# Shear and Bending Moment Diagrams (Credit for many illustrations is given to McGraw Hill publishers and an array of internet search results)

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Shear and Bending Moment Diagrams (Credit for many illustrations is given to McGraw Hill publishers and an array of internet search results)

Parallel Reading Chapter 5 Section 5.1 Section 5.2 Section 5.3 Section 5.4 Section 5.5 (Do Chapter 5 Reading Assignment Problems)

Beams are One of the Most Important Structural Members And the Load Distribution on them can be Complex This can mean that we have to find our maximum stress loads in order to design beams to handle their task

Shear and Bending Moment Diagrams are One of the Tools we Use to Find Stress Maximums O Ha Got You! My homework is due When!

Interesting Fact About Forces on Beam Cross Sections If we slice a beam at any cross section point We will find shear and bending forces there I bet that is why we like to do shear and bending moment diagrams.

Our Mission is to Learn How to Plot the Shear and Moment Down the Length of the Beam M x V x

Sign Conventions Positive Shear Newly Elected Congressman

End Conditions Help us Figure Out Where to Start Simple Support can push and hold in place but cannot apply a moment. Fixed end can supply x and y forces as well as moment Over-hang configuration

Lets Try to Get a Diagram Here is a nice timber beam to work with We can get our reactions at B and D using statics

Two Methods to Get the Diagram We can do statics up and down cross sections Of the beam till we puke.

Or There is a Graphical Method Starting with the shear diagram we note that the change in shear is equal to the additional weight added to the next increment. If we go over a 1 foot increment, how much shear will be pick up?

Of Course the Easiest Case is the Jump that Occurs at a Point Load Lets give it a try moving left to right V 20 kN AB

Now What Happens at B? We see a jump up of 46 kN

Now Lets Look at C We take a dip of 40 kN -14 kN

And at D We Come Back the Neutral Move back up By 14 kN

That Last One Wasn’t Bad Lets Try This One! A evenly distributed load results in a linear slope on the shear diagram.

We Start at the Left with Our Distributed Load 8 ft We accumulate a Shear load of -24 kips

We Note that from C to D there is no change 3 ft Things stay the same till there is change

Now We Have a Point Load at D 5 ft We see a drop of 10 kips at the point load

And Our Reaction at B brings us back to Neutral Point load brings us back up by 34 kips to neutral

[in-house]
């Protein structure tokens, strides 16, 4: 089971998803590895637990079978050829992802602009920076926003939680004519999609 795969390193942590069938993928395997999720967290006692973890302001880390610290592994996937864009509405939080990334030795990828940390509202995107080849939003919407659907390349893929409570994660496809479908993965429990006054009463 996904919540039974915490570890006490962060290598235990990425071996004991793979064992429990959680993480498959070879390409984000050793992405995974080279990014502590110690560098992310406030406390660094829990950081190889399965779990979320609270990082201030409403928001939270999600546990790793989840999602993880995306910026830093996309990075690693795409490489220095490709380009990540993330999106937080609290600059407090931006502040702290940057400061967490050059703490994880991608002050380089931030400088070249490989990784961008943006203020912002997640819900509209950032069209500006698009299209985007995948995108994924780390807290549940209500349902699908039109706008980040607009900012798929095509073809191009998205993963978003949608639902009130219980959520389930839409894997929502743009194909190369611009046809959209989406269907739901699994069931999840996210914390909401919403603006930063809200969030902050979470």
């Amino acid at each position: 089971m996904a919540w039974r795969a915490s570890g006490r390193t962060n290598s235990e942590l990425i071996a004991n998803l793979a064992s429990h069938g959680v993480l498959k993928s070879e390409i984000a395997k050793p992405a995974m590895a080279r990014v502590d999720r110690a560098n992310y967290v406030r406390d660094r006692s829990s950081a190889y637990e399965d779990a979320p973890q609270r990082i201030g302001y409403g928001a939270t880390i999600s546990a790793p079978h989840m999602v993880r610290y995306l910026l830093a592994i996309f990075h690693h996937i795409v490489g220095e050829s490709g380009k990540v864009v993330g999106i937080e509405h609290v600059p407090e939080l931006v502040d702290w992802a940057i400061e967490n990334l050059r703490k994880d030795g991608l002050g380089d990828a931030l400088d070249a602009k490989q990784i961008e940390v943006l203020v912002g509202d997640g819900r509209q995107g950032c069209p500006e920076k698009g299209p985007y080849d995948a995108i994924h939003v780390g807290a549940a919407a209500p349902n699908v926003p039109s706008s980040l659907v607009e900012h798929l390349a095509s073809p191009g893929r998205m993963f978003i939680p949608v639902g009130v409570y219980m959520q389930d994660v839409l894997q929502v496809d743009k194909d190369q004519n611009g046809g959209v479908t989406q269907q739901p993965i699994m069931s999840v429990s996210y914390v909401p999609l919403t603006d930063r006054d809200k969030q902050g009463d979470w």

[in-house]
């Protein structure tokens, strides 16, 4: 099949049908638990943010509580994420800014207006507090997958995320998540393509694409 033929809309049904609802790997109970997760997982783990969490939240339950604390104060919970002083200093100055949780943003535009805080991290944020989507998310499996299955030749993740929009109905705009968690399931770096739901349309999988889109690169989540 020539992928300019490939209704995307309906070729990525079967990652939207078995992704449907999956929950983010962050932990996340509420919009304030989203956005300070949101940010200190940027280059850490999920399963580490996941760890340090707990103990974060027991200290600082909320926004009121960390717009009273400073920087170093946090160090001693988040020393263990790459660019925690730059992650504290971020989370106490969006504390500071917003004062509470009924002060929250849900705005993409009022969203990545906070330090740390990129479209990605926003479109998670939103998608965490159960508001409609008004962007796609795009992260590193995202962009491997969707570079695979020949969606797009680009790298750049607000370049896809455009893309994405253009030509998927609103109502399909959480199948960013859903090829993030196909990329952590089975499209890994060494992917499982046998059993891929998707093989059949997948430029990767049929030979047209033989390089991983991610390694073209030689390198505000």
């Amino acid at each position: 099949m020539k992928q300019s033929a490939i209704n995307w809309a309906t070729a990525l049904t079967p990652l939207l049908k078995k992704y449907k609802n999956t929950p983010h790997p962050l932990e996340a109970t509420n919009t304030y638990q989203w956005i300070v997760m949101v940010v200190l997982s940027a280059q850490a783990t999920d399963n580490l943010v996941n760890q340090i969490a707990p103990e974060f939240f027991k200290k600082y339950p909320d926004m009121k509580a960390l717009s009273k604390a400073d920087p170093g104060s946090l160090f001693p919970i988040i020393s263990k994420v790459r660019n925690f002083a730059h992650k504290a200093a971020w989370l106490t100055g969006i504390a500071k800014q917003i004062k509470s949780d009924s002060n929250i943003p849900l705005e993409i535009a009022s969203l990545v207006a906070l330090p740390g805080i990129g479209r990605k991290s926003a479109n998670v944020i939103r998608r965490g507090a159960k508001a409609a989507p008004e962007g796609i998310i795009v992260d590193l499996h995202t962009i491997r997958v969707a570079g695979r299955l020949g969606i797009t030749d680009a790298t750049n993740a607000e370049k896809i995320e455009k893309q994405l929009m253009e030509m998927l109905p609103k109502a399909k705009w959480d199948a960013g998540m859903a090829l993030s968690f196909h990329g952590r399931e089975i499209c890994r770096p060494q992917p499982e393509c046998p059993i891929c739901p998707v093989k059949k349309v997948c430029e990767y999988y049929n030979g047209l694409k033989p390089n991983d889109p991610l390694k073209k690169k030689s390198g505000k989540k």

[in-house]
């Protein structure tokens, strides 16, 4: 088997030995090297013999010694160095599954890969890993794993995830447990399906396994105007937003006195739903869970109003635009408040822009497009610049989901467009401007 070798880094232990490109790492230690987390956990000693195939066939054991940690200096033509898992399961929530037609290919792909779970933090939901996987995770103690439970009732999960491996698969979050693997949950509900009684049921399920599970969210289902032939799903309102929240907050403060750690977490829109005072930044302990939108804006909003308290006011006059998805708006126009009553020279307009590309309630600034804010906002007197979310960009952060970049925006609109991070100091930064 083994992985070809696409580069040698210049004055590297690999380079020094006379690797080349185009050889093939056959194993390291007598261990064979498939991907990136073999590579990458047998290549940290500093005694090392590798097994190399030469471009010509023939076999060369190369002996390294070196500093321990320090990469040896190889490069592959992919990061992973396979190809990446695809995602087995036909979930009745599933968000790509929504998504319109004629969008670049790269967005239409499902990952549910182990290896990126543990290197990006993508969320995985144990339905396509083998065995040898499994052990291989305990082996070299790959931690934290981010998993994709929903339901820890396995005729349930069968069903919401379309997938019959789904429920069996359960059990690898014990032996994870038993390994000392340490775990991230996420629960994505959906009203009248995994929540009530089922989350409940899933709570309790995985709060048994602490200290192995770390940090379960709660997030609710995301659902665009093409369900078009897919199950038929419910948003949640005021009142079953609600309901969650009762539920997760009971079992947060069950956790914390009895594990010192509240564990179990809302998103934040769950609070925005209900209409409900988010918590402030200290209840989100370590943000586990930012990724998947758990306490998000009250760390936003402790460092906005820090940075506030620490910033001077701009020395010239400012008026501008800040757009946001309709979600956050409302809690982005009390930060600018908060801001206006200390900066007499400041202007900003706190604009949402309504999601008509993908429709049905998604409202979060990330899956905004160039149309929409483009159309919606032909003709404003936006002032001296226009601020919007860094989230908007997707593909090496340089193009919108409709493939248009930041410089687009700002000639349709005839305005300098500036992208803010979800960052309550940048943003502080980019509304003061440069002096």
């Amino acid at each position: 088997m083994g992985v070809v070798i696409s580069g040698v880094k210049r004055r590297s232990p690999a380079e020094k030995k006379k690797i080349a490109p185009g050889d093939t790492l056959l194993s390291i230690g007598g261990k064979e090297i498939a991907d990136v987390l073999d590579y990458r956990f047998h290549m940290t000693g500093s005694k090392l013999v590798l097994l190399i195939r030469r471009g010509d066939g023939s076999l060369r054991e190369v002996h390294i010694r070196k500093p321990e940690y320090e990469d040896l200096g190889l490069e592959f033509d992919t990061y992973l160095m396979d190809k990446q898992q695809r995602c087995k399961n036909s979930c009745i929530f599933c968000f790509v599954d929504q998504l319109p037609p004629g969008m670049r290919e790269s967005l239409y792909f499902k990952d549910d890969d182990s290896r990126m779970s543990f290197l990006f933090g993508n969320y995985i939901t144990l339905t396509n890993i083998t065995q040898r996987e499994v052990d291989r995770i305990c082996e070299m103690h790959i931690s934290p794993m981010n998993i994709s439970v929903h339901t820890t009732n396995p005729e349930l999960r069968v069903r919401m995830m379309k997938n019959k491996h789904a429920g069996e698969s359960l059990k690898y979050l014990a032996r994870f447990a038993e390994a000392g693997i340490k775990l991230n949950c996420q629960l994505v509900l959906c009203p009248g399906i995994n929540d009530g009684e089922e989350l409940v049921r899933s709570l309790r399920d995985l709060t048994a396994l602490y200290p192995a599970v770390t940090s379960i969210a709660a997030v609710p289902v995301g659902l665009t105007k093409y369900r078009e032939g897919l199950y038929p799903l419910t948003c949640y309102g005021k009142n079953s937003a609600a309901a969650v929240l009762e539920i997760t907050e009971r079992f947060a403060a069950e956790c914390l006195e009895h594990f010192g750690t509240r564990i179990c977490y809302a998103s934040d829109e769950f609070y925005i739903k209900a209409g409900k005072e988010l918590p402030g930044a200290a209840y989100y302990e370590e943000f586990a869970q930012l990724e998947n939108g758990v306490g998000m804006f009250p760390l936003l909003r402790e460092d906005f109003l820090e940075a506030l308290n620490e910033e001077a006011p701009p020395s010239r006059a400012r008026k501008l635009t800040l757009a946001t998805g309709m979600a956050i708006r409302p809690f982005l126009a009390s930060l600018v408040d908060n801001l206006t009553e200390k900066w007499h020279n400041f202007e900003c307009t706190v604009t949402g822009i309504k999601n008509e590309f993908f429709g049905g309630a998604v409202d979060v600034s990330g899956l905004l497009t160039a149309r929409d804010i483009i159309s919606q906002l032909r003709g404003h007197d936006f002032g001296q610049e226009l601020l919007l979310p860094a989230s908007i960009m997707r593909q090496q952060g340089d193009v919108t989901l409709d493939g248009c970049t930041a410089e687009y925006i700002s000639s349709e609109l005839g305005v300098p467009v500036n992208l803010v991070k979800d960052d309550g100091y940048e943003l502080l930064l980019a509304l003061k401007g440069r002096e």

Lets Get Even More Exciting We’ll try an unevenly distributed distributed load.

Oh Ya – Like Figuring the Area of a Triangle will Scare Us We draw a curve down to the appropriate value. We know the curve is 2 nd order but we don’t have to be big on detail because our critical load point is not going to be on a down sloping curve.

Now Its Boring Same Old Over to the Reaction at the Wall

Knowing that We Can Get the Total Change in Shear Load Over an Interval by Integrating Under the Load Curve lets Us Solve for Any Crazy Load Distribution. Integrate this area to get the magnitude of This

Now We Have to Deal With Bending Moment Diagrams A relationship to the rescue

Semi - English Translation Integrate the Area of the Shear Diagram to get total Moment Change for the Interval 6 ft 8 ft 10 ft 8 ft Note that we integrated 18 kips over 6 feet (ok you don’t have to integrate to know the area of a rectangle is base X height) To find the area of 108 positive We now use this for the magnitude of the Moment change over that 6 ft.

When the Slope of the Shear Diagram is Zero the Slope of the Moment Diagram is a Straight Line The area of the shear diagram from B to C is -2 kips X 8 ft = -16 kip*ft

Working Out the Next Part of Our Moment Diagram 92 Kip*ft We take the 16 kip*ft away from our old value Of 108 kip*ft and get our new value of Note also that since the shear line Has no slope the drop in moment Is linear.

We Next Drop to -14 kips shear over 10 ft. Integrating that (ok just getting the area of the rectangle on the shear diagram) We get -14 kips * 10 ft = -140 kip*ft

Now We Will Put that -140 kip*ft into the Moment Diagram + 92 kip*ft – 140 kip*ft = -48 kip*ft -48 Again note the Steady sloped line

Our Shear Load Jumps at Point D and then tapers to zero Our triangle has an area of 12 * 8 / 2 = 48 kip*ft Obviously a plus 48 kip*ft Will bring a minus 48 kip*ft to zero

Rules for Shear and Moment Diagrams Concentrated loads produce a jump in the shear diagram and a change in The linear slope of the moment diagram.

Shear and Moment Diagrams An evenly distributed load produces and linear slope in the shear diagram and the value of the shear is the slope of the line in the moment diagram.

Shear and Moment Diagram Rules For an unevenly distributed load the value of the load is the slope of the Line in the shear diagram (and the value shear is the slope of the moment Line)

For Your Sanity You can go nuts trying to get the slope and curve right between two points but it is the value inflextion points on the moment curve that controls design. Get the values at the section end points right and don’t sweat to much about exact values in between. Critical points

Assignment 21 Do problems 5.5-1, 5.5-11, 5.4-14 (yes I know they are out of order)

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